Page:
‘These are the golden moments. They let me in, and briefly, I belong.’
The Nature of Spring
By Jim Crumley
Published by Saraband
What is The Nature of Spring about and what are its big themes?
It’s the third in a quartet of books about nature through the seasons. The series began with The Nature of Autumn in 2016 and The Nature of Winter in 2017, and I am about to start work on The Nature of Summer, so it will be a sustained five-year project of nature writing from beginning to end. The approach is simple – to keep nature’s company as the seasons wash over and transform familiar and unfamiliar landscapes. In the case of The Nature of Spring these include islands as diverse as Yell in Shetland, Colonsay and Lindisfarne, and Highlands and Lowlands from Loch Tulla and Rannoch to Glen Clova, the Trossachs and the Ochils. By choosing the landscapes carefully and being still in them, and by listening to the land, my aim is to invite nature to confide some of its secrets, then I try to write them down. Simple!
Climate change courses through all the books, it is unavoidable in an endeavour like this. And so does that idea of listening to the land, paying attention to what nature is trying to tell us.
What epitomizes spring in Scotland for you?
The miracle of purple saxifrage! It appears in bunched fists of startling purple flowers high in the mountains, often overcoming snow and ice and rock in the process. The Gaelic name is clach-bhriseach purpaidh , “purple stone-breaker”. Whoever came up with that had a fine sensitivity to the wonder of spring in the mountains.
Why did you decide to embark on this series of four books?
I didn’t! I had wanted to write a book about autumn which is my favourite time of the year. Once I found the space to write it, my publisher Sara Hunt at Saraband thought a quartet would be a good idea. I needed persuading, but both she and my literary agent Jenny Brown were enthusiastic and I always listen to such sage counsel, but don’t tell them I said that. Once I was locked into the series I began to appreciate the colossal scope it offered and I became a convert.
You often write about your “nature writing territory” in your work. Where is it and what do you mean by the term?
It extends from the upper Forth valley in the south to Glen Dochart in the north, embracing Flanders Moss, the Trossachs, Balquhidder Glen, and as far east as the western edge of the Ochils. It’s a rich mix of habitat, it binds Highlands and Lowlands together, and it’s on the doorstep. It is where I do much of my day-to-day fieldwork between forays further afield, and I have known it for 40 years. It is a good thing for a nature writer to know a landscape intimately. It teaches me about nature’s priorities and rhythms, and if something new happens I learn about it quickly. And the knowledge acquired is transferable when I travel all across Scotland and occasionally beyond.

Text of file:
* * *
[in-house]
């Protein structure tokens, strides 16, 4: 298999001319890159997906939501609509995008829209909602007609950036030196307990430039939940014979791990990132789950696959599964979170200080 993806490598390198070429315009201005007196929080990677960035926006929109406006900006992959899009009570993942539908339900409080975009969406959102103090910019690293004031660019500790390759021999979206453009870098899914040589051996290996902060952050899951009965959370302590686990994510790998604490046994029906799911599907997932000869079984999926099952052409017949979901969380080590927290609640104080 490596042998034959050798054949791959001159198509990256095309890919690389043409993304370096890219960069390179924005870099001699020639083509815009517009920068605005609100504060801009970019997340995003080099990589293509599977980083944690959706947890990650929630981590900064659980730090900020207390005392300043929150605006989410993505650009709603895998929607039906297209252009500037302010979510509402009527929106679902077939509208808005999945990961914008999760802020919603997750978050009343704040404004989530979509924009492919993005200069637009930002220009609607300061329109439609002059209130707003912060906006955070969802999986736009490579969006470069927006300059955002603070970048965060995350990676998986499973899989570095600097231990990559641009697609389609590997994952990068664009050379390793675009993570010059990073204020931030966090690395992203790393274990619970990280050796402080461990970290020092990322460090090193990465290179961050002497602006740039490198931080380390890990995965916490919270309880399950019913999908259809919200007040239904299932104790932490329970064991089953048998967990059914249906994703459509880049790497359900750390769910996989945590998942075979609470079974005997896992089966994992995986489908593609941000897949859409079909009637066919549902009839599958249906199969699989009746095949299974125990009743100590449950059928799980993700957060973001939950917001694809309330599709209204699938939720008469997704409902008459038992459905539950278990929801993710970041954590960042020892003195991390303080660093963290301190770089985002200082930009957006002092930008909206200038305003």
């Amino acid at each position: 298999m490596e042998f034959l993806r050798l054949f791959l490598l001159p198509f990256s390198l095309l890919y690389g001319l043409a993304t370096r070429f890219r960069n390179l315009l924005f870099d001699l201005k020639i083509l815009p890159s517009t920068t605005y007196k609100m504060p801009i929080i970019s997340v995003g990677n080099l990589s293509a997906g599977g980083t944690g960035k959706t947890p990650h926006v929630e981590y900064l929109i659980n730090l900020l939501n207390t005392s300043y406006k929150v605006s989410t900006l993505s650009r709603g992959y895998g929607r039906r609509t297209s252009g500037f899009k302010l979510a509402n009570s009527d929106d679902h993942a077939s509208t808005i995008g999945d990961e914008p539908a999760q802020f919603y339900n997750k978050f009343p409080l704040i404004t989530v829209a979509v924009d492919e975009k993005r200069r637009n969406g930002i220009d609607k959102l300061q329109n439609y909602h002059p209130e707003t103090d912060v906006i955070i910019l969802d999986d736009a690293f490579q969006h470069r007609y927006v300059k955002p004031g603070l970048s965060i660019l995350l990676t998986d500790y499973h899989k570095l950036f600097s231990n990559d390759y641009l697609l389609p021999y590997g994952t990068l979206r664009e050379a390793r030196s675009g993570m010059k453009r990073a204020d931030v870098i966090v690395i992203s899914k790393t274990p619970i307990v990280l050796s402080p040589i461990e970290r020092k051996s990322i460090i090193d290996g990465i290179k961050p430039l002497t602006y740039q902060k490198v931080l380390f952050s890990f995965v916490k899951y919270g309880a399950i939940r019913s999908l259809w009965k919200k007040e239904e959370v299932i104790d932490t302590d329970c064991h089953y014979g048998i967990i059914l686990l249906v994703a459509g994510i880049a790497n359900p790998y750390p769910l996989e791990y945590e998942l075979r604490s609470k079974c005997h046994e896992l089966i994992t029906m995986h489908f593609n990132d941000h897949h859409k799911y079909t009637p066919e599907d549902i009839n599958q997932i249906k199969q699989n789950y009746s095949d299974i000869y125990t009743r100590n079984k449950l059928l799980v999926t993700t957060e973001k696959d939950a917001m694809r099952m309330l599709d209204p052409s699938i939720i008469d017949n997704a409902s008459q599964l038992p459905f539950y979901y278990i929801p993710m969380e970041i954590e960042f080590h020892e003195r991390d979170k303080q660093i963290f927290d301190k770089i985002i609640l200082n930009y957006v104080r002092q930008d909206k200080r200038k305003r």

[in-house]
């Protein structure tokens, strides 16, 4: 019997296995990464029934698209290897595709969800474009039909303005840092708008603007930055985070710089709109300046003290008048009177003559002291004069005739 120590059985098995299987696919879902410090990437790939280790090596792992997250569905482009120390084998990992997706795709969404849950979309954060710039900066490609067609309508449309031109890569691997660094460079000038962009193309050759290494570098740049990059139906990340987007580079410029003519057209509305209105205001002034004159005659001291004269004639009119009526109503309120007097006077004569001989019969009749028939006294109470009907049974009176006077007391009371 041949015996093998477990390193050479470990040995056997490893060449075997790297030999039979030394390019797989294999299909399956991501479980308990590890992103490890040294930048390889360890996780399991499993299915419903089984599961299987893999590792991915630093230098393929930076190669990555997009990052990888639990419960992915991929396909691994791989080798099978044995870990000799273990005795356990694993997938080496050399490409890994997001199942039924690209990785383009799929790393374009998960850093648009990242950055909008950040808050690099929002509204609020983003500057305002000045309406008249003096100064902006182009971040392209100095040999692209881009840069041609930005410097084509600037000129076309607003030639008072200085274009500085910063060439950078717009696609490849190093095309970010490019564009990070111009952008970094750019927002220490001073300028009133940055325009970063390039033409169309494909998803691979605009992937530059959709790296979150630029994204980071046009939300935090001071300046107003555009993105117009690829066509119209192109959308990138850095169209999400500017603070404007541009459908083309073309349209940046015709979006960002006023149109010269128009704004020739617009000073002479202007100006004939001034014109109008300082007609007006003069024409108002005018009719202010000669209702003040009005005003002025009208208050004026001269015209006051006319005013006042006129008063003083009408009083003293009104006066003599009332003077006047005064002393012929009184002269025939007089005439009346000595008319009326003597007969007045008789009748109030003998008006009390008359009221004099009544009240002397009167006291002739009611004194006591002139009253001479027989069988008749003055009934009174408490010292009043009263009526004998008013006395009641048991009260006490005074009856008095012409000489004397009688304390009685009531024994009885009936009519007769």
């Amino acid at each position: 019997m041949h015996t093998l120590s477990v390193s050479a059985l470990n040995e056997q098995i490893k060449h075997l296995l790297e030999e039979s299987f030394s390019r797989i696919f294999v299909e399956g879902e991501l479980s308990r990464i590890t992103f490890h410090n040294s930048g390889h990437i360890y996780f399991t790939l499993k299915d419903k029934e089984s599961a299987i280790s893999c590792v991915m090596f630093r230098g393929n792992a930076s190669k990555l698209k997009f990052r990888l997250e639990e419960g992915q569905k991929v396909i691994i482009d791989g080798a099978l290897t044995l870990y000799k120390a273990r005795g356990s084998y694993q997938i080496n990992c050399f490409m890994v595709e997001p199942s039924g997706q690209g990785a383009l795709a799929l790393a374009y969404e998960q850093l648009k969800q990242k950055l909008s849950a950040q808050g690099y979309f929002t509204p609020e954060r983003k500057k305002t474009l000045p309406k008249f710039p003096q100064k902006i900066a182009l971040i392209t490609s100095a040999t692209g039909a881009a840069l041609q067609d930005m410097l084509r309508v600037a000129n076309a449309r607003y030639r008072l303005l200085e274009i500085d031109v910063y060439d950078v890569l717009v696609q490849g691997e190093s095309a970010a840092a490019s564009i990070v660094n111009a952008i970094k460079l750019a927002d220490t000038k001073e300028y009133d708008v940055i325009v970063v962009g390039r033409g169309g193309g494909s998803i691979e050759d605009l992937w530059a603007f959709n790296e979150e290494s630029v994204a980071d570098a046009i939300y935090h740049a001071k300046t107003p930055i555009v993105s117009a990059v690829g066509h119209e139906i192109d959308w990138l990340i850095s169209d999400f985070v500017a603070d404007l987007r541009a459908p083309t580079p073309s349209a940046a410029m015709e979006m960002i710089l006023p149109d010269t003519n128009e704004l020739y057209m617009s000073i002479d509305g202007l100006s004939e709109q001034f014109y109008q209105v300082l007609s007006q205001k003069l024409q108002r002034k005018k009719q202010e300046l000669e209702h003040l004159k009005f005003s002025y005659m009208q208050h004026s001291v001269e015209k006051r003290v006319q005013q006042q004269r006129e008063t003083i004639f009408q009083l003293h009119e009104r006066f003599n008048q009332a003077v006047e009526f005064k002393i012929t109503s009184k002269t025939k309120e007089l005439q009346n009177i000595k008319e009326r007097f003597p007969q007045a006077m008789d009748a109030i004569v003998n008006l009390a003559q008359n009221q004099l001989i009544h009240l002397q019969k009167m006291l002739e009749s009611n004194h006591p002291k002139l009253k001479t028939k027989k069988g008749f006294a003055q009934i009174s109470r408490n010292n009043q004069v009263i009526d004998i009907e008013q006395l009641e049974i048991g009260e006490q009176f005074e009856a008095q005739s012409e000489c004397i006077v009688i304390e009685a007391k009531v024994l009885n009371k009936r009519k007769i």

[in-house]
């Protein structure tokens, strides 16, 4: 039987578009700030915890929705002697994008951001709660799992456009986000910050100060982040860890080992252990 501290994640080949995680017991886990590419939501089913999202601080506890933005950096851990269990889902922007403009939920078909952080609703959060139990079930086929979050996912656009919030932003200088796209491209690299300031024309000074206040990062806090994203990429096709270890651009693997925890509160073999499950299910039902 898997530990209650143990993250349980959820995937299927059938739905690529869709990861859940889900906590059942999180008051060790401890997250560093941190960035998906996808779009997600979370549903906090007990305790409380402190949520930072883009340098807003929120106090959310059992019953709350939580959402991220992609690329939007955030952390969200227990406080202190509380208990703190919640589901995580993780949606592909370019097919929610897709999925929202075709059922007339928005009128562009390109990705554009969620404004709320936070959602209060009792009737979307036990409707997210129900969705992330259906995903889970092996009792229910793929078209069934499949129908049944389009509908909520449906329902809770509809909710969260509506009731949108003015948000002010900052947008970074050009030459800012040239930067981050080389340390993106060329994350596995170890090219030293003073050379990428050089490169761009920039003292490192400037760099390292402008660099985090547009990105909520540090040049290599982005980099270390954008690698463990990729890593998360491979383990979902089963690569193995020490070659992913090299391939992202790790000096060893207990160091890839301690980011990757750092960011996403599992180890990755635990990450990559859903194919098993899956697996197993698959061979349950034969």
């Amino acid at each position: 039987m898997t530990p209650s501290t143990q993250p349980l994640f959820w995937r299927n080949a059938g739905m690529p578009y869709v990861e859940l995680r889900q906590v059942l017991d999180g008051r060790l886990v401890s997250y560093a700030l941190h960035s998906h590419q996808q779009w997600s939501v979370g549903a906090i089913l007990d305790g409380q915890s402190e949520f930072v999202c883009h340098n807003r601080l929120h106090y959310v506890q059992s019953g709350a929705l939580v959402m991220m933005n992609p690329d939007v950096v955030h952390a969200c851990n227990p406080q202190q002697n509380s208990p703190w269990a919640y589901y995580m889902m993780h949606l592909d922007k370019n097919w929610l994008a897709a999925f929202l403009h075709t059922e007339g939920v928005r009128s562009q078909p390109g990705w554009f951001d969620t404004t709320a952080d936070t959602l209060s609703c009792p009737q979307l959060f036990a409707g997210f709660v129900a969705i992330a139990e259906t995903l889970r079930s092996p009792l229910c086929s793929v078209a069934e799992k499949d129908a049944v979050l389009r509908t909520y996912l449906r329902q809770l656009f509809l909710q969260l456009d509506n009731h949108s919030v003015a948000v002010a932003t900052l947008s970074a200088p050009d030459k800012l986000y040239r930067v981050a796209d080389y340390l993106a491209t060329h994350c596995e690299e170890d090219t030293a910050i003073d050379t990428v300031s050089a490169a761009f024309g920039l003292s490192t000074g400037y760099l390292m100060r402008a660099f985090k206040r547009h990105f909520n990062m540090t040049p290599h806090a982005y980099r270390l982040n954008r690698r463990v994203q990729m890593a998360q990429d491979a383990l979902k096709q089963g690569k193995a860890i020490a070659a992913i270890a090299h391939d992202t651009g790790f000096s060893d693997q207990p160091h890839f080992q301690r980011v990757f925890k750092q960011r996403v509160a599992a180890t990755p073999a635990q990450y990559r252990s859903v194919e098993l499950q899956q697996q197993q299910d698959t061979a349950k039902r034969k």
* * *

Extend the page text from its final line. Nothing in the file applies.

You’ve been a nature writer for more than 30 years. What changes in Scotland’s wildlife and landscape have you seen in that time?
The bad news: a hardening of Victorian attitudes that still characterise too much privately owned estates, where creatures like mountain hares, foxes, wildcats and birds of prey are treated contemptuously; farming practice that thinks nature owes it a living instead of the other way round (the treatment of beavers by Tayside farmers has been appalling); the wildcat is about to become extinct if it isn’t already, because people have failed it at every level – habitat destruction, persecution, and even conservation efforts have been disastrous.
The good news: consolidation of breeding populations of osprey, red kite, sea eagle, pine marten; beaver reintroduction, native woodland restoration, land reform (especially community ownership), a surge in golden eagle numbers. Now, let’s get serious about a second spring for the wolf.
The Nature of Spring by Jim Crumley is published by Saraband, priced £12.99
‘Birds often cited as rare or endangered, particularly hen harriers, lapwings and curlews, are livin …